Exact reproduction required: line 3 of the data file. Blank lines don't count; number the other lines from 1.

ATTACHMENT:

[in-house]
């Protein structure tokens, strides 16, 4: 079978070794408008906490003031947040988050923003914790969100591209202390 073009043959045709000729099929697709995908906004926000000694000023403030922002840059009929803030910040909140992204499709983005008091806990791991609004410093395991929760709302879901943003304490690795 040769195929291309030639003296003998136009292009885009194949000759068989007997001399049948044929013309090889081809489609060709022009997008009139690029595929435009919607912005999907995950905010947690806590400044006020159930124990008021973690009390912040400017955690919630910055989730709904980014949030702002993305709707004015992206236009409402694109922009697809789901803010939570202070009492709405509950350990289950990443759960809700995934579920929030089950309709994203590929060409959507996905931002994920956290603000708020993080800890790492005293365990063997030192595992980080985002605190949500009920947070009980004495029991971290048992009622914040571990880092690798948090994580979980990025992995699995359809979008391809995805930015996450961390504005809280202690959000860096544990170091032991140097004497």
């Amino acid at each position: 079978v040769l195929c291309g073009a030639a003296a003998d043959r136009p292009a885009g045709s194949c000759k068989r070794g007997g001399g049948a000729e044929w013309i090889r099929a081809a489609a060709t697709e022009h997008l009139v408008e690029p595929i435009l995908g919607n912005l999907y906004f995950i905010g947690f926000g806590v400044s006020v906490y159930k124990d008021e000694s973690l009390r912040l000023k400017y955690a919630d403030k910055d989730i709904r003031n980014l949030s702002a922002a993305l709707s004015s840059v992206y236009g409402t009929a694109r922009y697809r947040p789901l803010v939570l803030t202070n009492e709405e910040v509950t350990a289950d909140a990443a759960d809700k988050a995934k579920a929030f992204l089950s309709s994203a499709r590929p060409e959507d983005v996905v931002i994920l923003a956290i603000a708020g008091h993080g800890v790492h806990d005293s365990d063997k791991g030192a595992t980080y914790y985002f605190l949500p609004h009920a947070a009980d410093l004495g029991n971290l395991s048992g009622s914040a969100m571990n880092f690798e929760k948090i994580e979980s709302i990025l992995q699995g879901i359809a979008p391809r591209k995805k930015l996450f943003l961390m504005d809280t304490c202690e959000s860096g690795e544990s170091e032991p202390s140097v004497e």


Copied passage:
């Amino acid at each position: 079978v040769l195929c291309g073009a030639a003296a003998d043959r136009p292009a885009g045709s194949c000759k068989r070794g007997g001399g049948a000729e044929w013309i090889r099929a081809a489609a060709t697709e022009h997008l009139v408008e690029p595929i435009l995908g919607n912005l999907y906004f995950i905010g947690f926000g806590v400044s006020v906490y159930k124990d008021e000694s973690l009390r912040l000023k400017y955690a919630d403030k910055d989730i709904r003031n980014l949030s702002a922002a993305l709707s004015s840059v992206y236009g409402t009929a694109r922009y697809r947040p789901l803010v939570l803030t202070n009492e709405e910040v509950t350990a289950d909140a990443a759960d809700k988050a995934k579920a929030f992204l089950s309709s994203a499709r590929p060409e959507d983005v996905v931002i994920l923003a956290i603000a708020g008091h993080g800890v790492h806990d005293s365990d063997k791991g030192a595992t980080y914790y985002f605190l949500p609004h009920a947070a009980d410093l004495g029991n971290l395991s048992g009622s914040a969100m571990n880092f690798e929760k948090i994580e979980s709302i990025l992995q699995g879901i359809a979008p391809r591209k995805k930015l996450f943003l961390m504005d809280t304490c202690e959000s860096g690795e544990s170091e032991p202390s140097v004497e």